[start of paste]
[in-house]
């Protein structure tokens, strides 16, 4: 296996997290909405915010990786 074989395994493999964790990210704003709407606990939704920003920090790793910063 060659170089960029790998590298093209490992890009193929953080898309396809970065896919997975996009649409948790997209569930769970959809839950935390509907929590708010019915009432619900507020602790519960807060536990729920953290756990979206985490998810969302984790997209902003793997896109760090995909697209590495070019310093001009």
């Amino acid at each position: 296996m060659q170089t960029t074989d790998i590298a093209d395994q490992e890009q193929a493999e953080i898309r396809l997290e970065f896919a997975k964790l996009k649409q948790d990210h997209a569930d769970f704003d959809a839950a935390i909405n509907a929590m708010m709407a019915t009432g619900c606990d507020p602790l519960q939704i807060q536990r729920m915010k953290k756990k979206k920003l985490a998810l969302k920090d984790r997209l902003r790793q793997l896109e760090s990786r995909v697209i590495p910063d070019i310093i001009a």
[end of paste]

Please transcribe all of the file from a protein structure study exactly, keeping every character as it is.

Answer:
[in-house]
């Protein structure tokens, strides 16, 4: 296996997290909405915010990786 074989395994493999964790990210704003709407606990939704920003920090790793910063 060659170089960029790998590298093209490992890009193929953080898309396809970065896919997975996009649409948790997209569930769970959809839950935390509907929590708010019915009432619900507020602790519960807060536990729920953290756990979206985490998810969302984790997209902003793997896109760090995909697209590495070019310093001009």
């Amino acid at each position: 296996m060659q170089t960029t074989d790998i590298a093209d395994q490992e890009q193929a493999e953080i898309r396809l997290e970065f896919a997975k964790l996009k649409q948790d990210h997209a569930d769970f704003d959809a839950a935390i909405n509907a929590m708010m709407a019915t009432g619900c606990d507020p602790l519960q939704i807060q536990r729920m915010k953290k756990k979206k920003l985490a998810l969302k920090d984790r997209l902003r790793q793997l896109e760090s990786r995909v697209i590495p910063d070019i310093i001009a």